Banks May Be Telegraphing Return to ABS Investing

Over the past ten days, there have been several articles indicating that leading banks are increasing their tolerance for risk and are returning to both asset-backed securities and high yield bonds in search of increased performance in their investment portfolios. 

We highlight the word tolerance mostly as a means of signaling that we do not mean tolerance for risk in the classic sense but rather in the context of tolerance for “headline risk”.  The movement to conservative investment principles, on so many different levels over the past several years, is almost unprecedented.  However, as with any downturn and contraction in risk taking that we have been through before, when the market does start to come out of it, the reason is usually groups of investors attempting to outperform their competition and the pressure to keep up with competitors tends to feed off itself.

Last week, the Financial Times ran a piece on the growing number of banks that are returning to investing in “bundled mortgage” products, mostly in the form of CMO’s backed by GSE securities.  While the trend is still small and the number of banks involved is similarly small, we would project that this trend will grow and will likely expand to “non-managed” bundled programs which include private mortgage securities.  We’re not so bold as to predict that the return of CDO’s is around the corner but we remain bullish on the return of at least a segment of the “managed” market over time.

This week has illuminated the return of the high yield bond markets with the announcement of three flagship transactions by Caesars Entertainment, Realology and Energy Future Holdings totaling nearly US$3B.  This could breathe new life into the high yield markets as banks may lead the way in the charge to improve overall portfolio performance.  If this recent activity does turn into a trend, as many expect it will, this will likely have a very positive impact on the CLO market.  We believe it will begin to loosen up what has, up until now, been a relatively small group of institutional investors that have shown a willingness to get back into high yield, either directly or via a CLO structure.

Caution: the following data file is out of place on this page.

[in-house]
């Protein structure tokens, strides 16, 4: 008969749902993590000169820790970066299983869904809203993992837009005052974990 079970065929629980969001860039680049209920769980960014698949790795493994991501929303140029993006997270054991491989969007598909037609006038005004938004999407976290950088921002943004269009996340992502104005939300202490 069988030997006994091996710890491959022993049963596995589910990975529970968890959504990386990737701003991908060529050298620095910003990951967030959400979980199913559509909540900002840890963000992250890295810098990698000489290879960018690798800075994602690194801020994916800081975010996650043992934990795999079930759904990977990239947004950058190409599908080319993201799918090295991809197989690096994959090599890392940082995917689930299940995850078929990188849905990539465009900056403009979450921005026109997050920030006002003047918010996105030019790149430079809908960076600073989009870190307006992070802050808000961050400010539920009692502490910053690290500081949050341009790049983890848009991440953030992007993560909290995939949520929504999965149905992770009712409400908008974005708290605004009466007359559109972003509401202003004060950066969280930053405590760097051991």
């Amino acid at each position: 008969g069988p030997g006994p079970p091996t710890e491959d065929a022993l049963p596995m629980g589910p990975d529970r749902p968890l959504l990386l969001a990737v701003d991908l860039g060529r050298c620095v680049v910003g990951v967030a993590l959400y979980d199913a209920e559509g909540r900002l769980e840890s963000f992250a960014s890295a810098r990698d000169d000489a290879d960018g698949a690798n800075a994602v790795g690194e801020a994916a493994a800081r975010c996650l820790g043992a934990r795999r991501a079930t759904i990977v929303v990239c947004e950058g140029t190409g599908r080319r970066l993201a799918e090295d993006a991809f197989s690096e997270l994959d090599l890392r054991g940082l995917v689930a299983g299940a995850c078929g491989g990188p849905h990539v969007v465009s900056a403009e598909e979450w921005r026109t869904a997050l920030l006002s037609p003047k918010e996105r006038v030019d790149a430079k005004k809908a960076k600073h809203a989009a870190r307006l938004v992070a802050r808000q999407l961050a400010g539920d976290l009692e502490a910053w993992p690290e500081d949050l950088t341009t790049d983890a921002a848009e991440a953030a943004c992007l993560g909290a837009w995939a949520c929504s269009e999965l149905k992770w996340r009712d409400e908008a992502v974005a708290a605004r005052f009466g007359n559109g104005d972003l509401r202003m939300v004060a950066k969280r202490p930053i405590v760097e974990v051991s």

In both cases, the return of more investors to the market will increase the confidence of still other investors and so on and so on…….

Market signals like these are a long time coming for structured finance and there can be any number of false starts along the way.  Nevertheless, we’ll take this double dose of good news as a positive sign that the securitization markets are on the road to recovery.

About markferraris
Managing Principal Orchard Street Partners LLC

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